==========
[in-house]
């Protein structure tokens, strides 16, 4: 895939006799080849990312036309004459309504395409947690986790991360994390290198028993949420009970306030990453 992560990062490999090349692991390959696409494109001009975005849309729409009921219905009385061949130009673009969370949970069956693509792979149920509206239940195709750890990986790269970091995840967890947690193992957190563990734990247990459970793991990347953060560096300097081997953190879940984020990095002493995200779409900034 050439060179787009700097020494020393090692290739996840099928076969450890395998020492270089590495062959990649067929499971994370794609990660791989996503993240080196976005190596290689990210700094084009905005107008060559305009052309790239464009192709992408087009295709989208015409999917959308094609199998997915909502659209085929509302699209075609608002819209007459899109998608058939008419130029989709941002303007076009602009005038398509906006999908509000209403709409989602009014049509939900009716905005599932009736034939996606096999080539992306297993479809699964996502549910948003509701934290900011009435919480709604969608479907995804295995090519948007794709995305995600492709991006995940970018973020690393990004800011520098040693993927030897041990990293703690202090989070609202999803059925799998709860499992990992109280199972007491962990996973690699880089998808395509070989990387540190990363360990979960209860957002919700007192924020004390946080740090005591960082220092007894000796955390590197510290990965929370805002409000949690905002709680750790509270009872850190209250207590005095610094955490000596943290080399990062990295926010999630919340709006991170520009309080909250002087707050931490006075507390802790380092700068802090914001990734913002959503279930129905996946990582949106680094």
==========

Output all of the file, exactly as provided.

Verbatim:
[in-house]
């Protein structure tokens, strides 16, 4: 895939006799080849990312036309004459309504395409947690986790991360994390290198028993949420009970306030990453 992560990062490999090349692991390959696409494109001009975005849309729409009921219905009385061949130009673009969370949970069956693509792979149920509206239940195709750890990986790269970091995840967890947690193992957190563990734990247990459970793991990347953060560096300097081997953190879940984020990095002493995200779409900034 050439060179787009700097020494020393090692290739996840099928076969450890395998020492270089590495062959990649067929499971994370794609990660791989996503993240080196976005190596290689990210700094084009905005107008060559305009052309790239464009192709992408087009295709989208015409999917959308094609199998997915909502659209085929509302699209075609608002819209007459899109998608058939008419130029989709941002303007076009602009005038398509906006999908509000209403709409989602009014049509939900009716905005599932009736034939996606096999080539992306297993479809699964996502549910948003509701934290900011009435919480709604969608479907995804295995090519948007794709995305995600492709991006995940970018973020690393990004800011520098040693993927030897041990990293703690202090989070609202999803059925799998709860499992990992109280199972007491962990996973690699880089998808395509070989990387540190990363360990979960209860957002919700007192924020004390946080740090005591960082220092007894000796955390590197510290990965929370805002409000949690905002709680750790509270009872850190209250207590005095610094955490000596943290080399990062990295926010999630919340709006991170520009309080909250002087707050931490006075507390802790380092700068802090914001990734913002959503279930129905996946990582949106680094």